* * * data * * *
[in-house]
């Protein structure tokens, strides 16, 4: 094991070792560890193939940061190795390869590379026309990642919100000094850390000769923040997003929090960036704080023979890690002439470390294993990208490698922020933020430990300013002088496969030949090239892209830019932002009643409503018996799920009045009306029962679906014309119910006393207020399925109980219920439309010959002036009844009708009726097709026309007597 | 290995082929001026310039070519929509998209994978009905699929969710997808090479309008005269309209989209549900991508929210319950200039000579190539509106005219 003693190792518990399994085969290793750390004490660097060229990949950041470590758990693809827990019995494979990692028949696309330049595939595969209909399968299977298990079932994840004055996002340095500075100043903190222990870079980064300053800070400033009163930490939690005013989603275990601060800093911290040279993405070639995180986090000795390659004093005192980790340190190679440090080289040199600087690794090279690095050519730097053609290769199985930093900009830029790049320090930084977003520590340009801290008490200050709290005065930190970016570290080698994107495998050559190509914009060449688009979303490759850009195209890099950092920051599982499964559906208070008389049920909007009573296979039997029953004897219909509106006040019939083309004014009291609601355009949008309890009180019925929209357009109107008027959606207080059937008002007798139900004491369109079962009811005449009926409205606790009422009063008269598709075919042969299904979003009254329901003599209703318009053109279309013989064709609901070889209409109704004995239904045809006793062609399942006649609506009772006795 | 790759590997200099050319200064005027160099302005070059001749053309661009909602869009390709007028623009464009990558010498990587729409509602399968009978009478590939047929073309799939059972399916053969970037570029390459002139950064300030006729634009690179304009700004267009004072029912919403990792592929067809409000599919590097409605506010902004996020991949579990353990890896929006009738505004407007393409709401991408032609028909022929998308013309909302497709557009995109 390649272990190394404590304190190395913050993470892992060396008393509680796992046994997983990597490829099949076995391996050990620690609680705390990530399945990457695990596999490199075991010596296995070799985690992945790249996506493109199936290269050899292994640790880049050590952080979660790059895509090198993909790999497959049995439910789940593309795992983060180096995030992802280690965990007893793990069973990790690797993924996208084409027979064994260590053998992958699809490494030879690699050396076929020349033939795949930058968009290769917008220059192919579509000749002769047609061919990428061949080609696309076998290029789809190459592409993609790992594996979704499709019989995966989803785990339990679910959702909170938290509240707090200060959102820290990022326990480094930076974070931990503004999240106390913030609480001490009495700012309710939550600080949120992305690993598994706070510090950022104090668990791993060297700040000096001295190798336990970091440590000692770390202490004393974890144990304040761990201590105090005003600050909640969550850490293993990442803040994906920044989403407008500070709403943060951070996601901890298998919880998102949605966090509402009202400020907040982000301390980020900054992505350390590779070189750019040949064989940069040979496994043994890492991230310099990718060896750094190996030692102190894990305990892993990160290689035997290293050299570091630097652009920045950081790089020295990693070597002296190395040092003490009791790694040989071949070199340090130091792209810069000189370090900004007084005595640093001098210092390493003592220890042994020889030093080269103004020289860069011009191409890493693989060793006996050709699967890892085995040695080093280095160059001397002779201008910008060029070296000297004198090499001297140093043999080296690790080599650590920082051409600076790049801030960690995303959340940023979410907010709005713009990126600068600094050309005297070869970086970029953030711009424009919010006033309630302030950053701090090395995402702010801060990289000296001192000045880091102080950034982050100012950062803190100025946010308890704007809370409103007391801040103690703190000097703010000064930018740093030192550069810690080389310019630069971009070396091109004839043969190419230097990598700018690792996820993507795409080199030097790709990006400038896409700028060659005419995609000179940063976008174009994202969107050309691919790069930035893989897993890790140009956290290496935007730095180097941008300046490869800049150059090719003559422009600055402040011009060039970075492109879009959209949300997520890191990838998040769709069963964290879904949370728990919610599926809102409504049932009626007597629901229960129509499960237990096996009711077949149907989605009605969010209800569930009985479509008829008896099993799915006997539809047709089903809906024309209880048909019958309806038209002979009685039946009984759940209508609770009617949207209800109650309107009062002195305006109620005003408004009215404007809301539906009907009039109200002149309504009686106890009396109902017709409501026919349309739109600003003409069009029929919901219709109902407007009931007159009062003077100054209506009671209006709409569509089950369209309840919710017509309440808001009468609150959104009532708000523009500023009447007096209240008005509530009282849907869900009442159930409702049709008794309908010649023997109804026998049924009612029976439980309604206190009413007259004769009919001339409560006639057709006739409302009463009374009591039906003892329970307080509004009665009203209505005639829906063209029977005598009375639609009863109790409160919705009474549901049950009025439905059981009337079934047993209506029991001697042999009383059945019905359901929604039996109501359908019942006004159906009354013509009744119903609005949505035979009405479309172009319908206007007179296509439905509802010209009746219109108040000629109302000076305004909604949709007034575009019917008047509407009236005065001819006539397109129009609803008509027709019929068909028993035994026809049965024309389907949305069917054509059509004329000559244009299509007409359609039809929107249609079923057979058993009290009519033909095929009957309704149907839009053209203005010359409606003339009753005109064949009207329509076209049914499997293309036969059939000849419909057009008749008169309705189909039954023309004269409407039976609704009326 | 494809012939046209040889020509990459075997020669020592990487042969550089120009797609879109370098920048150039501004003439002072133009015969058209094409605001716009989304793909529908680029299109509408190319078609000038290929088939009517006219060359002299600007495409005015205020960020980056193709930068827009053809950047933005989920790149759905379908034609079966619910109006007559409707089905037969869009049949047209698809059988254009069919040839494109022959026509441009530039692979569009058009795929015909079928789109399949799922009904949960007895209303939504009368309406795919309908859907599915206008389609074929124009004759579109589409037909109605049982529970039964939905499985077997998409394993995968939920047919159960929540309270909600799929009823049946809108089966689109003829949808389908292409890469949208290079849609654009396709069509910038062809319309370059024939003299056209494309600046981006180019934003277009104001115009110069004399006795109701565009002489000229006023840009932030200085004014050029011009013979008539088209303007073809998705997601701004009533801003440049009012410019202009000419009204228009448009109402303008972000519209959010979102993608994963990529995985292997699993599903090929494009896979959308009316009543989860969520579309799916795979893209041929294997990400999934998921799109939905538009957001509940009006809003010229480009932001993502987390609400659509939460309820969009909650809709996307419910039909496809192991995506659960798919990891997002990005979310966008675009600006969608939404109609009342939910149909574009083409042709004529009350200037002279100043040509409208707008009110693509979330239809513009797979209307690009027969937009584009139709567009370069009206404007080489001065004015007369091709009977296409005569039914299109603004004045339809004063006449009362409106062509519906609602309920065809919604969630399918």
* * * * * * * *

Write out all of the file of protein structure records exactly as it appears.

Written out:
[in-house]
């Protein structure tokens, strides 16, 4: 094991070792560890193939940061190795390869590379026309990642919100000094850390000769923040997003929090960036704080023979890690002439470390294993990208490698922020933020430990300013002088496969030949090239892209830019932002009643409503018996799920009045009306029962679906014309119910006393207020399925109980219920439309010959002036009844009708009726097709026309007597 | 290995082929001026310039070519929509998209994978009905699929969710997808090479309008005269309209989209549900991508929210319950200039000579190539509106005219 003693190792518990399994085969290793750390004490660097060229990949950041470590758990693809827990019995494979990692028949696309330049595939595969209909399968299977298990079932994840004055996002340095500075100043903190222990870079980064300053800070400033009163930490939690005013989603275990601060800093911290040279993405070639995180986090000795390659004093005192980790340190190679440090080289040199600087690794090279690095050519730097053609290769199985930093900009830029790049320090930084977003520590340009801290008490200050709290005065930190970016570290080698994107495998050559190509914009060449688009979303490759850009195209890099950092920051599982499964559906208070008389049920909007009573296979039997029953004897219909509106006040019939083309004014009291609601355009949008309890009180019925929209357009109107008027959606207080059937008002007798139900004491369109079962009811005449009926409205606790009422009063008269598709075919042969299904979003009254329901003599209703318009053109279309013989064709609901070889209409109704004995239904045809006793062609399942006649609506009772006795 | 790759590997200099050319200064005027160099302005070059001749053309661009909602869009390709007028623009464009990558010498990587729409509602399968009978009478590939047929073309799939059972399916053969970037570029390459002139950064300030006729634009690179304009700004267009004072029912919403990792592929067809409000599919590097409605506010902004996020991949579990353990890896929006009738505004407007393409709401991408032609028909022929998308013309909302497709557009995109 390649272990190394404590304190190395913050993470892992060396008393509680796992046994997983990597490829099949076995391996050990620690609680705390990530399945990457695990596999490199075991010596296995070799985690992945790249996506493109199936290269050899292994640790880049050590952080979660790059895509090198993909790999497959049995439910789940593309795992983060180096995030992802280690965990007893793990069973990790690797993924996208084409027979064994260590053998992958699809490494030879690699050396076929020349033939795949930058968009290769917008220059192919579509000749002769047609061919990428061949080609696309076998290029789809190459592409993609790992594996979704499709019989995966989803785990339990679910959702909170938290509240707090200060959102820290990022326990480094930076974070931990503004999240106390913030609480001490009495700012309710939550600080949120992305690993598994706070510090950022104090668990791993060297700040000096001295190798336990970091440590000692770390202490004393974890144990304040761990201590105090005003600050909640969550850490293993990442803040994906920044989403407008500070709403943060951070996601901890298998919880998102949605966090509402009202400020907040982000301390980020900054992505350390590779070189750019040949064989940069040979496994043994890492991230310099990718060896750094190996030692102190894990305990892993990160290689035997290293050299570091630097652009920045950081790089020295990693070597002296190395040092003490009791790694040989071949070199340090130091792209810069000189370090900004007084005595640093001098210092390493003592220890042994020889030093080269103004020289860069011009191409890493693989060793006996050709699967890892085995040695080093280095160059001397002779201008910008060029070296000297004198090499001297140093043999080296690790080599650590920082051409600076790049801030960690995303959340940023979410907010709005713009990126600068600094050309005297070869970086970029953030711009424009919010006033309630302030950053701090090395995402702010801060990289000296001192000045880091102080950034982050100012950062803190100025946010308890704007809370409103007391801040103690703190000097703010000064930018740093030192550069810690080389310019630069971009070396091109004839043969190419230097990598700018690792996820993507795409080199030097790709990006400038896409700028060659005419995609000179940063976008174009994202969107050309691919790069930035893989897993890790140009956290290496935007730095180097941008300046490869800049150059090719003559422009600055402040011009060039970075492109879009959209949300997520890191990838998040769709069963964290879904949370728990919610599926809102409504049932009626007597629901229960129509499960237990096996009711077949149907989605009605969010209800569930009985479509008829008896099993799915006997539809047709089903809906024309209880048909019958309806038209002979009685039946009984759940209508609770009617949207209800109650309107009062002195305006109620005003408004009215404007809301539906009907009039109200002149309504009686106890009396109902017709409501026919349309739109600003003409069009029929919901219709109902407007009931007159009062003077100054209506009671209006709409569509089950369209309840919710017509309440808001009468609150959104009532708000523009500023009447007096209240008005509530009282849907869900009442159930409702049709008794309908010649023997109804026998049924009612029976439980309604206190009413007259004769009919001339409560006639057709006739409302009463009374009591039906003892329970307080509004009665009203209505005639829906063209029977005598009375639609009863109790409160919705009474549901049950009025439905059981009337079934047993209506029991001697042999009383059945019905359901929604039996109501359908019942006004159906009354013509009744119903609005949505035979009405479309172009319908206007007179296509439905509802010209009746219109108040000629109302000076305004909604949709007034575009019917008047509407009236005065001819006539397109129009609803008509027709019929068909028993035994026809049965024309389907949305069917054509059509004329000559244009299509007409359609039809929107249609079923057979058993009290009519033909095929009957309704149907839009053209203005010359409606003339009753005109064949009207329509076209049914499997293309036969059939000849419909057009008749008169309705189909039954023309004269409407039976609704009326 | 494809012939046209040889020509990459075997020669020592990487042969550089120009797609879109370098920048150039501004003439002072133009015969058209094409605001716009989304793909529908680029299109509408190319078609000038290929088939009517006219060359002299600007495409005015205020960020980056193709930068827009053809950047933005989920790149759905379908034609079966619910109006007559409707089905037969869009049949047209698809059988254009069919040839494109022959026509441009530039692979569009058009795929015909079928789109399949799922009904949960007895209303939504009368309406795919309908859907599915206008389609074929124009004759579109589409037909109605049982529970039964939905499985077997998409394993995968939920047919159960929540309270909600799929009823049946809108089966689109003829949808389908292409890469949208290079849609654009396709069509910038062809319309370059024939003299056209494309600046981006180019934003277009104001115009110069004399006795109701565009002489000229006023840009932030200085004014050029011009013979008539088209303007073809998705997601701004009533801003440049009012410019202009000419009204228009448009109402303008972000519209959010979102993608994963990529995985292997699993599903090929494009896979959308009316009543989860969520579309799916795979893209041929294997990400999934998921799109939905538009957001509940009006809003010229480009932001993502987390609400659509939460309820969009909650809709996307419910039909496809192991995506659960798919990891997002990005979310966008675009600006969608939404109609009342939910149909574009083409042709004529009350200037002279100043040509409208707008009110693509979330239809513009797979209307690009027969937009584009139709567009370069009206404007080489001065004015007369091709009977296409005569039914299109603004004045339809004063006449009362409106062509519906609602309920065809919604969630399918």